China, Vietnam affirm desire to resolve problems

-A A +A

Wednesday, June 18, 2014

HANOI, Vietnam — China and Vietnam, caught up in an increasingly bitter confrontation over disputed waters, have a common desire to solve their tensions, a top Chinese diplomat said Wednesday.

State Councilor Yang Jiechi is the most senior Chinese diplomat to visit Vietnam since China's deployment of a giant oil rig off the Vietnamese coast last month increased tensions between the neighbors.

Yang Jiechi told Vietnamese Deputy Prime Minister Pham Binh Minh, who is also foreign minister, that the countries are experiencing a "difficult" relationship and that promoting bilateral relations is a goal of the Communist neighbors.

"It can be said that developing China-Vietnam relations is the common desire of the two parties, two governments, two states and two peoples of China and Vietnam," Yang told Minh through a translator.

"Currently, the China-Vietnam relationship is experiencing difficulties and I came to Vietnam this time at the order of our (Communist Party) Central Committee to have frank, broad and deep discussions with Comrade Pham Binh Minh."

Vietnam China.jpg
Chinese State Councilor Yang Jiechi, left, shakes hands with Vietnamese Deputy Prime Minister and Foreign Minister Pham Binh Minh before their talks behind closed-door on the tension in the South China Sea in Hanoi, Vietnam on Wednesday June 18, 2014. Yang's visit is the highest-level direct dialogue bewteen the two countries since tension flared following Chinese placement of an oil rig off Vietnam's coast in early May. (AP Photo)

Minh told Yang that the meeting, the highest direct contact since the May standoff, shows a commitment to resolving the dispute in the West Philippine Sea.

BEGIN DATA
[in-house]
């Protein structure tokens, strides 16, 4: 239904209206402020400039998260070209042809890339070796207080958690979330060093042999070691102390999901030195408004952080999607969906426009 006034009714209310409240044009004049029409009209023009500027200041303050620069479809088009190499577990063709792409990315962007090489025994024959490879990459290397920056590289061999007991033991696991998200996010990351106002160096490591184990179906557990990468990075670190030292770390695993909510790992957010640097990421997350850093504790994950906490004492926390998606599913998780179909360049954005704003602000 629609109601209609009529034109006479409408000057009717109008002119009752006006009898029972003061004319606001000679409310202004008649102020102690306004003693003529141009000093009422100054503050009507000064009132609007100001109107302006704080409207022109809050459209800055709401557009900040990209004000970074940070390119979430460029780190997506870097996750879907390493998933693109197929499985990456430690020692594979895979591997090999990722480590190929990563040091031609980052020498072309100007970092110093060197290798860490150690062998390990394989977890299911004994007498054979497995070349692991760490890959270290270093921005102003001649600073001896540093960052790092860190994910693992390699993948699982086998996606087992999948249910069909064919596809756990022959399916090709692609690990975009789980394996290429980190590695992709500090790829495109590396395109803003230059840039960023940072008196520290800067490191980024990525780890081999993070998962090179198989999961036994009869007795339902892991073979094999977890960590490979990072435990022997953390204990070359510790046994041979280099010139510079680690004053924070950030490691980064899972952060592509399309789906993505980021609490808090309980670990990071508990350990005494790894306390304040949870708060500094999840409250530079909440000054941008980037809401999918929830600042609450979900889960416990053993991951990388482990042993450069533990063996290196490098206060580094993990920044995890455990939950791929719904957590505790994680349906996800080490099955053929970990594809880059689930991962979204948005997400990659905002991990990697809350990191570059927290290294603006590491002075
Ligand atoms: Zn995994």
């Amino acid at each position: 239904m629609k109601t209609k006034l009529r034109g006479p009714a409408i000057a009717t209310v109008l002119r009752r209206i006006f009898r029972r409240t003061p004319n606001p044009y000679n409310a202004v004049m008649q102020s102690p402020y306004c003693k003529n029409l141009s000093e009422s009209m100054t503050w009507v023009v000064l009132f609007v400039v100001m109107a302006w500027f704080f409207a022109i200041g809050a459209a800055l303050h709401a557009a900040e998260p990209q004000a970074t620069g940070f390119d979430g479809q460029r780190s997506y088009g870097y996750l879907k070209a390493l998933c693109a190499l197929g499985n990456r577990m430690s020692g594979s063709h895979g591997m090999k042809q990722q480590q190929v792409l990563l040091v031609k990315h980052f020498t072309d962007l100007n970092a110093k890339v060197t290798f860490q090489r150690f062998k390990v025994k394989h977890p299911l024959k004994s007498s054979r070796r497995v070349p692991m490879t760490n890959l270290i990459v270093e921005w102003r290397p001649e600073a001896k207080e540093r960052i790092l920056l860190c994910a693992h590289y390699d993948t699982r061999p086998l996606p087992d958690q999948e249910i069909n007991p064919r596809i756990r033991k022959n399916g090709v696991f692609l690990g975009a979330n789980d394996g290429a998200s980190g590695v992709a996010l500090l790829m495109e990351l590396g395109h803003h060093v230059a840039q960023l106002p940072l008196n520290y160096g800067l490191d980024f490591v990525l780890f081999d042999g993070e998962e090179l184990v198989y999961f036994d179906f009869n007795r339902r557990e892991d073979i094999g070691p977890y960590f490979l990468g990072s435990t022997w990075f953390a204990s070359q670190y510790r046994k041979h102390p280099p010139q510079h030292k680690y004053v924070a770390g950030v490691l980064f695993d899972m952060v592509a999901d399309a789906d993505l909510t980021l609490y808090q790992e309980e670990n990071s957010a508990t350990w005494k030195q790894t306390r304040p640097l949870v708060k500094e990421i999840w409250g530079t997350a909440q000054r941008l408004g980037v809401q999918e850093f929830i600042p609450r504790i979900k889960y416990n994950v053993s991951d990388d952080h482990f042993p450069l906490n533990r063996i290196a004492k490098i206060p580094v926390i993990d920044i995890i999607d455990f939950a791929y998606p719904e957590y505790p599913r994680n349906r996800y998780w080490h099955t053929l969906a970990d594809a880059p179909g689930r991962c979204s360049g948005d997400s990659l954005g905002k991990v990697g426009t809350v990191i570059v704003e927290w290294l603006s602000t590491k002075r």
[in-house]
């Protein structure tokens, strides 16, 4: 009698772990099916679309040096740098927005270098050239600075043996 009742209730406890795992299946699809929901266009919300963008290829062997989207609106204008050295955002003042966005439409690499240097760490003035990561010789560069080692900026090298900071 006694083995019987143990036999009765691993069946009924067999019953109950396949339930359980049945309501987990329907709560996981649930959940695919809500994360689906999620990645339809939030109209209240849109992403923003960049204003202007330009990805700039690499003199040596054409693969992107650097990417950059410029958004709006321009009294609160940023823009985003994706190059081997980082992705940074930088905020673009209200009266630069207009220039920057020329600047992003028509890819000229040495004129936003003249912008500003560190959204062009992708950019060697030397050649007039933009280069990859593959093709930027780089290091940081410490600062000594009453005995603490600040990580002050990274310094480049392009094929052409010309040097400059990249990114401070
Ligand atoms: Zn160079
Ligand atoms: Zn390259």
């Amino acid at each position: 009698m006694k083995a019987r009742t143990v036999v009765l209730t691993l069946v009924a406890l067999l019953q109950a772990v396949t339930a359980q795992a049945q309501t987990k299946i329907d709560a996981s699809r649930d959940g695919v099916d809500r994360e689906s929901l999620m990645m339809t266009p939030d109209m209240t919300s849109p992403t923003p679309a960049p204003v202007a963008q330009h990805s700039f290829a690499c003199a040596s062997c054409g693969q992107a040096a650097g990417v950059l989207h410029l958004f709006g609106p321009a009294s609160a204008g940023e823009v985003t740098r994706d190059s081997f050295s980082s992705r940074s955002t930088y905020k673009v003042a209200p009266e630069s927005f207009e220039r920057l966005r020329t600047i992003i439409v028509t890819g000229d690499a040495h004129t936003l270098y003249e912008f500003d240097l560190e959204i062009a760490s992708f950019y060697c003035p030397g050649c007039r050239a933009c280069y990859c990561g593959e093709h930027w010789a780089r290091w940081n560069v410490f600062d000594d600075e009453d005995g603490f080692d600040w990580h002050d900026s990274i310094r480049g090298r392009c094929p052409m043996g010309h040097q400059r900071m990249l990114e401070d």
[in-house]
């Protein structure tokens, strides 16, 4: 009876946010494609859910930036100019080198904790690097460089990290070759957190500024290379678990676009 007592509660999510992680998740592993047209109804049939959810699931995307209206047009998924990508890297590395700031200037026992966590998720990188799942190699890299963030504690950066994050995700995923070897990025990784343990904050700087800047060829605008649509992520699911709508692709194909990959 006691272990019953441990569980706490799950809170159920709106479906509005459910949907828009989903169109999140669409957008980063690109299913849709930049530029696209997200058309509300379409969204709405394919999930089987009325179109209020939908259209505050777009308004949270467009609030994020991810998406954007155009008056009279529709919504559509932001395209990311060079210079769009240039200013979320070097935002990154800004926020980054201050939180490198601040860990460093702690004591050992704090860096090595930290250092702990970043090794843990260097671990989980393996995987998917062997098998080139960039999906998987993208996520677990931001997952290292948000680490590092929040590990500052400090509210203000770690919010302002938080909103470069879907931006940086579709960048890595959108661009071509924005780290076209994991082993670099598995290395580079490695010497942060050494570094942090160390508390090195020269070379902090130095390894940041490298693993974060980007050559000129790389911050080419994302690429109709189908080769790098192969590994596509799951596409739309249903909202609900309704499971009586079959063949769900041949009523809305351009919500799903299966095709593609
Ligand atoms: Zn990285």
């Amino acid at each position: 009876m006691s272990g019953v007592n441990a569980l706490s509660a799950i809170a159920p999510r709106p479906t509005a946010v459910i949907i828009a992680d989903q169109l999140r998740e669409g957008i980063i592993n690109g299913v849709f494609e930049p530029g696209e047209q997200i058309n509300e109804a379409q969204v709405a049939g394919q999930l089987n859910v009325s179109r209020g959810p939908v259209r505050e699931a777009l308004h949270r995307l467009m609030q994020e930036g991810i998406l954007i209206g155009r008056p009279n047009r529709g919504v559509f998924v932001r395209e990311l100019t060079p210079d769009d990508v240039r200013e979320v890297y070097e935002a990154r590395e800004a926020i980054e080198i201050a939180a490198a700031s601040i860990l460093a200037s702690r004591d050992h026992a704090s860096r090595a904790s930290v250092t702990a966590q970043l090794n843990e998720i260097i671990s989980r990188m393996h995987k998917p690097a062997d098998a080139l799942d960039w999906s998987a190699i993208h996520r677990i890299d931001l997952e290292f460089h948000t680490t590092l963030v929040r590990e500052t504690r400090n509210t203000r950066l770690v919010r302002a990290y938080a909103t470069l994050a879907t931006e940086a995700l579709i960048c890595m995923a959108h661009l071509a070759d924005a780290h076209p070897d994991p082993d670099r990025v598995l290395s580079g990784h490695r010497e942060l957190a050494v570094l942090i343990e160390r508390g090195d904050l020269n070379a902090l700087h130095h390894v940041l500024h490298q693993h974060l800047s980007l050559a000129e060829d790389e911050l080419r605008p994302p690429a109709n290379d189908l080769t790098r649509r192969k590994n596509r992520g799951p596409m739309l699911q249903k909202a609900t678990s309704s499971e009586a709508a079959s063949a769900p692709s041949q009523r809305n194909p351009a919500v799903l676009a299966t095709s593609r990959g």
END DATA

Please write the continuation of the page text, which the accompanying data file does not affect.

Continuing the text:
"Our meeting ... demonstrates that the two parties and states of Vietnam and China have the desire for dialogue to settle the current complicated situation in the East Sea," Minh said, referring to the South China Sea.

China and Vietnam accuse each other of ramming ships near the oil installation.

Vietnam said the use of the oil rig violates its sovereignty and has demanded that China withdraw it, while China says Vietnam should stop harassing with its normal oil drilling activity.

China's placement of the oil rig in early May triggered anti-China demonstrations in many parts of Vietnam and some turned to riots which resulted in the deaths of five Chinese nationals and injures to hundreds more. Rioters targeted factories believed to be Chinese owned. Hundreds of factories were damaged and dozens were burnt. Many of them were built with Taiwanese investment.

Prime Minister Nguyen Tan Dung said last month that Vietnam was considering legal action against the Chinese move.

The two ideological allies fought a brief but bloody border war in 1979, and skirmishes also occurred in 1988 when China used force to occupy the Johnson South reef in the Spratlys. Relations were normalized in 1991.

China claims most of the West Philippine Sea, rich in natural resources and one of the world's busiest sea lanes, bringing it into disputes with Vietnam, the Philippines, Brunei, Malaysia, and Taiwan. (AP)

DISCLAIMER: Sun.Star website welcomes friendly debate, but comments posted on this site do not necessary reflect the views of the Sun.Star management and its affiliates. Sun.Star reserves the right to delete, reproduce or modify comments posted here without notice. Posts that are inappropriate will automatically be deleted.

Forum rules: Do not use obscenity. Some words have been banned. Stick to the topic. Do not veer away from the discussion. Be coherent and respectful. Do not shout or use CAPITAL LETTERS!